“Maybe we’re just blips on some cosmic computer screen.” 1
~ David Freeman
Is it possible that you and I are no more than blips on a screen? Could we really be digital avatars, created by Gods long gone or residing in some dimension beyond human reach and understanding?
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More from the online article, Top Scientists Weigh in On Whether We All Live In A Hologram: “Our universe certainly seems real, but in recent years a growing number of scientists have begun to wonder if it’s all just a sophisticated simulation. Are we and everything around us nothing more than points of data in some sort of cosmic hologram?”
During a recent panel discussion at New York City’s American Museum of Natural History, scientists joked about the statistical likelihood. One ventured 17%, another said zero. One of them pointed out, “We’re not going to get conclusive proof that we’re not in a simulation, because any proof would be simulated.”
This brings to mind simplistic explanations of Heisenberg’s uncertainty principle, often confused with the observer effect. 2 Simply put, the act of observing changes what is observed. Conclusively determining whether the universe is “real” or a simulation is impossible because it takes observing to find out and the act of observing influences what is discovered.
That observer effect is a powerful determiner of our life experience. It’s unlikely we spend much of each day debating lofty questions about the nature of reality but how we observe is always influencing our own reality. The more we live in our heads, obsessed with thinking and divorced from feeling, the more we experience a mechanical universe, the Newtonian model that quantum physics is now overturning. Still, if we’re not scientists, we may continue to operate in that old, limiting model where the universe is like a gigantic clock, with trillions of moving parts all clicking along in a robotic fashion according to established laws.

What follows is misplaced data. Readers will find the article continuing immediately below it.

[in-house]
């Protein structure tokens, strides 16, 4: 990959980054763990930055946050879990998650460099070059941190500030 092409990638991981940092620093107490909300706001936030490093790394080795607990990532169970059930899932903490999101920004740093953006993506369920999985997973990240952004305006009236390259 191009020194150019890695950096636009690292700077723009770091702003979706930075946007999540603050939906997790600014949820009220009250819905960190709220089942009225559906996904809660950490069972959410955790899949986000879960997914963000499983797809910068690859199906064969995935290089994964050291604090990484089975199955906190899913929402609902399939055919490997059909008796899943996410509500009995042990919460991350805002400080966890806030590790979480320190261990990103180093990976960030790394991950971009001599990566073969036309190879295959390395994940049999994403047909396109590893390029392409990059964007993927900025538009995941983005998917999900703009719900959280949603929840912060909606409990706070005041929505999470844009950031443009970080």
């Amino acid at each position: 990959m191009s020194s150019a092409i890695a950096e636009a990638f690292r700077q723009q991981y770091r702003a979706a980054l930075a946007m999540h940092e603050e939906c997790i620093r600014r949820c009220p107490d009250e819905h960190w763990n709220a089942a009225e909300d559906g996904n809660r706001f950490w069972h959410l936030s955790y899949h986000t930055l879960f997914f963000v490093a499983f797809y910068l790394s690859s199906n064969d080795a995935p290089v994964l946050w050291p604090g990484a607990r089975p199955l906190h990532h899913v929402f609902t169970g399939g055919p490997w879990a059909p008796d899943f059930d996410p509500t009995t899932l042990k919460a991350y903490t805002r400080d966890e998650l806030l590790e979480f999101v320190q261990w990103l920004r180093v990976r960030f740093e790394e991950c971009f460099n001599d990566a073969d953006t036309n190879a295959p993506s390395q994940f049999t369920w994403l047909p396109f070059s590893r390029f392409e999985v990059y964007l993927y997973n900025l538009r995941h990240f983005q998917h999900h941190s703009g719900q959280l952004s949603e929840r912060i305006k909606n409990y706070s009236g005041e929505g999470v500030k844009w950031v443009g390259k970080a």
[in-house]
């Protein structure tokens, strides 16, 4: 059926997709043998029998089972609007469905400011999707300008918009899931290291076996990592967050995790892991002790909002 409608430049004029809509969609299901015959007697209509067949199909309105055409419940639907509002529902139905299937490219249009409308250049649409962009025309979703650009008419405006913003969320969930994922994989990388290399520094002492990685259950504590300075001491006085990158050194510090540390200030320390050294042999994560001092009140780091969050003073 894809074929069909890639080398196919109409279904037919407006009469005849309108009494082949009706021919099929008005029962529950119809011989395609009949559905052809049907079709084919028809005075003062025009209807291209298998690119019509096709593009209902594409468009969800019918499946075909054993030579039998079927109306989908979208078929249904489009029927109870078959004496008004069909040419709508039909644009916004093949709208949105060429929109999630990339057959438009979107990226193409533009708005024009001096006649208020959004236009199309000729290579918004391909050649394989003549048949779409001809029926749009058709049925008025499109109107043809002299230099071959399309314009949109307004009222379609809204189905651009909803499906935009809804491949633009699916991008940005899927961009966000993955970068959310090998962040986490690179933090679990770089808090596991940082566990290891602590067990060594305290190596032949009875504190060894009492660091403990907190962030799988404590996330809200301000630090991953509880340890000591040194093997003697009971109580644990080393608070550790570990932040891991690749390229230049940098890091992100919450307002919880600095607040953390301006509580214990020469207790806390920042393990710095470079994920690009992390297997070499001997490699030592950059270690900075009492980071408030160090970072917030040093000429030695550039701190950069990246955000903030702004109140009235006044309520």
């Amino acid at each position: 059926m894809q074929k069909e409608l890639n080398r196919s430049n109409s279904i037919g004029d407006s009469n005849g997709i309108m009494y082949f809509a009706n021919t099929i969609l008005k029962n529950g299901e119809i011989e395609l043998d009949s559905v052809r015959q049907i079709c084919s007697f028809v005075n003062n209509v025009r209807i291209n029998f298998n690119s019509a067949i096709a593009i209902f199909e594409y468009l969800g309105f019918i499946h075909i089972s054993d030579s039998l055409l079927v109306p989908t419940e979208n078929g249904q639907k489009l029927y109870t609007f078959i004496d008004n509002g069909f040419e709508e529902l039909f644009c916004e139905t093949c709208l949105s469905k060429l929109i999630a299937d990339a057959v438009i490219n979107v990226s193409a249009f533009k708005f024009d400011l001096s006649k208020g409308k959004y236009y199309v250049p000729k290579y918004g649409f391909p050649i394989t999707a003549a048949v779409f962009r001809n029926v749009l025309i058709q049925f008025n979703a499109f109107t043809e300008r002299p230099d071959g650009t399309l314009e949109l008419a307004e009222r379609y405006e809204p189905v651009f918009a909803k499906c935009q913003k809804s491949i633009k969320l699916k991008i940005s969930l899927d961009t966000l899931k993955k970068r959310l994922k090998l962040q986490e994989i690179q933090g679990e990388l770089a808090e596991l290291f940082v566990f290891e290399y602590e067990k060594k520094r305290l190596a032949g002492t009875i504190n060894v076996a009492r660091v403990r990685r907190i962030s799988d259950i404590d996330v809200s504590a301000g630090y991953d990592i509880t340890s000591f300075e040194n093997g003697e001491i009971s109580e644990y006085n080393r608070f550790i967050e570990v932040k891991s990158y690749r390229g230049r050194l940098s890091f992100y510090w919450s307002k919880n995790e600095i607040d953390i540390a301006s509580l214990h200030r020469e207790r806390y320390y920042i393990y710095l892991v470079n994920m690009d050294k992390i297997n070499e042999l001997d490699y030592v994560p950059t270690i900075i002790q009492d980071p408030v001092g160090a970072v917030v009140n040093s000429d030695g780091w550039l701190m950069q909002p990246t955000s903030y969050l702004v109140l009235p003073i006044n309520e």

Where’s imagination in that scenario? Einstein said that imagination is more important than knowledge. When you think about it, everything began with imagination. The chair you are sitting in, the screen or book you are reading from, you yourself (what got your parents together?). Imagination is not frivolous and impractical, it’s the beginning of creating.
“I wonder… ” or “What if…?” opens an exploration. The scientists mentioned in this article are using their imaginations to wonder if we are living inside a hologram. It’s a fascinating thought. What other possibilities exist? We could be generating alternate streams of reality, actual copycat universes with every choice we make. In one world we went left, in other right, in yet another we continued straight ahead. Multiply that by 7 billion people making choices all day long and we immediately crash our rational ability to compute. We’d create billions and billions of universes.
One of my favorite cartoons shows a cat looking in the mirror. His reflection is a tiger. He sees himself that way and he is that way, to himself. He may also be that way to others. There are remarkable stories about small animals acting strong and powerful to ward off danger.
How about us? How do you see yourself? Most of us are severely limited by our past programming. We think small. We routinely identify as victims and rail against our oppressors: the IRS, the economy, the other political party, a spouse, the boss. This is a way of seeing based in separation and conflict. It fits neatly with the mechanistic view of the universe, perceived by many as a cold and unfeeling place, a dangerous place that requires cleverness to survive.
On the other hand, go for a walk in the woods. Sit by a stream, listen to the birdsong, and imagine that this is who you are. Drop from head to heart and feel your belonging within the web of life. Whether there are billions of universes simultaneously budding from the choices we make or whether this present moment is a reality beyond calculation becomes secondary, as do all other purely intellectual pursuits. This is real.
It took imagination to come up with that idea: “Maybe we’re just blips on some cosmic computer screen.” Here’s another option: “Maybe we’re part of life, one species among trillions, belonging and at home in the one world of the moment.”
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